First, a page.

Does Medicare Cover Care in Religious, Nonmedical Health-Care Institutions?
This article was updated on: 05/02/2019
What is a religious nonmedical health-care institution?
A religious nonmedical health-care institution is a facility that provides nonmedical nursing items and services to people who need hospital or skilled nursing facility care but who choose to rely solely upon a religious method of healing. These people may feel that the acceptance of medical services would be inconsistent with their religious beliefs.
Religious nonmedical health-care institutions supply nonmedical items and services through nonmedical nursing personnel. These nursing personnel are experienced in caring for the physical needs of nonmedical patients. Nonmedical services include assistance with activities of daily living (such as bathing and eating), assistance walking, nutritional needs, and comfort measures according to the Centers for Medicare & Medicaid Services.
Will Medicare cover services received from a religious, nonmedical health-care institution?
If you are admitted to a religious, nonmedical health-care institution, Medicare Part A (hospital insurance) covers only inpatient nonreligious, nonmedical items and services. According to Medicare’s coverage policy, non-medical items and services include room and board, and any items or services that don’t require a doctor’s order or prescription, like nonmedicated wound dressings or use of a standard walker.
In order to receive coverage from the Medicare inpatient religious, nonmedical health-care institution benefit, your care must meet the following conditions:
- The religious, nonmedical health-care institution must be certified to participate in Medicare
- The religious, nonmedical health-care institution’s Utilization Review Committee must agree that you would require inpatient hospital or skilled nursing facility care if you were not in a religious, nonmedical health-care institution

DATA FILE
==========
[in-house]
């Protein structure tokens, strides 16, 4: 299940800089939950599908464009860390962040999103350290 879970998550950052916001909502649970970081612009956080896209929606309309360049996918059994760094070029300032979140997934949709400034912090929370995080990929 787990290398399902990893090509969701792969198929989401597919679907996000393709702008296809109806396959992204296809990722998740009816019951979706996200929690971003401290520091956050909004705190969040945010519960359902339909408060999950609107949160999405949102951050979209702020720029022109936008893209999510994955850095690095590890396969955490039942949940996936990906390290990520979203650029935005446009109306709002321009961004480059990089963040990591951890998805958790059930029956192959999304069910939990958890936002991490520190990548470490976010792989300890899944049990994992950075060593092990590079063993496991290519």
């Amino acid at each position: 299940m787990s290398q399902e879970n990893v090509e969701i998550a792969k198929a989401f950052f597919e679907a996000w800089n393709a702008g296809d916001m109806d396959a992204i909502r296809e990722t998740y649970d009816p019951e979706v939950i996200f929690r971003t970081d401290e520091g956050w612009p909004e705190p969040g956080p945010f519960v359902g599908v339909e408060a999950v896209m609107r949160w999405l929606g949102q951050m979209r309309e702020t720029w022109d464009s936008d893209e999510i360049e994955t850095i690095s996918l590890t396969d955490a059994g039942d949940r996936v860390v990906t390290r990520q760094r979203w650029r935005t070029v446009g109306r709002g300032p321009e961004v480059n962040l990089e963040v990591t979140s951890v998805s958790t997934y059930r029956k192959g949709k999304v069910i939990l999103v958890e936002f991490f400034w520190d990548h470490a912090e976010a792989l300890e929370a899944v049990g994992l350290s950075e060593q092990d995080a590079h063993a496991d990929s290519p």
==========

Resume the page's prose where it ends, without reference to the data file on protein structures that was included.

- You must have a valid election form indicating your choice to receive nonmedical care or treatment for religious reasons on record with Medicare.
You are responsible for paying the Medicare Part A deductible, coinsurance and copayment for inpatient nonmedical health-care you receive during your stay. In 2019, for each benefit period you pay:
- $1,364 deductible for each benefit period
- Days 1–60: $0 coinsurance for each benefit period
- Days 61–90: $341 coinsurance each day of each benefit period
- Days 91– and beyond: $682 coinsurance each day per each lifetime reserve day, up to 60 days in your lifetime
- Each day beyond 150 days: all costs.
You are also responsible for the cost of religious items and services from a religious practitioner, which are not covered by Medicare.
Medicare may cover the nonmedical care a religious, nonmedical health-care institution provides you in your home if the conditions of coverage are met. Medicare covered services may include:
- Intermittent home health-care if you are confined to your home for health reasons (Medicare requires a brief letter of intent from the provider),
- Certain durable medical equipment that does not require a doctor’s order, such as standard walkers, crutches, commodes, and hospital beds.
Similar to the inpatient benefit for religious nonmedical health-care institutions, Medicare will pay for nonmedical services in the home. Medicare will not cover the cost of religious items or services provided by the institution.
What is an election to receive care from a religious nonmedical health-care institution?
An election is a written statement signed and notarized by a Medicare beneficiary or the beneficiary’s legal representative. This written statement usually indicates the beneficiary’s choice to receive nonmedical care for religious reasons. The election form must be submitted to the Centers for Medicare & Medicaid Services (CMS) prior to receiving nonmedical items or services from a religious nonmedical health-care institution. You can revoke an election at any time. Your election will be cancelled by either one of two methods:
- By submitting a written statement to CMS indicating your desire to cancel the election; or
- By filing a claim for non excepted medical treatment
Note: Medical care you receive involuntarily (such as emergency treatment you receive when you are unconscious) or which is required under federal, state, or local laws (such as certain immunizations) are exceptions that do not cancel your election. Medicare may pay for this treatment as medically necessary covered services.
If you revoke your election to receive care from a religious nonmedical health-care institution, you may reinstate it later by signing another written election form. If you revoke your second election, you must wait one year before Medicare coverage is available if you sign a third election form. Medicare will not pay for care at a religious nonmedical health-care institution for a period of five years following your third (or subsequent) revocation of an election.
Do you have other coverage questions about Medicare’s religious nonmedical health-care institution benefits? I am here to help you understand your Medicare benefits or evaluate your Medicare coverage options.
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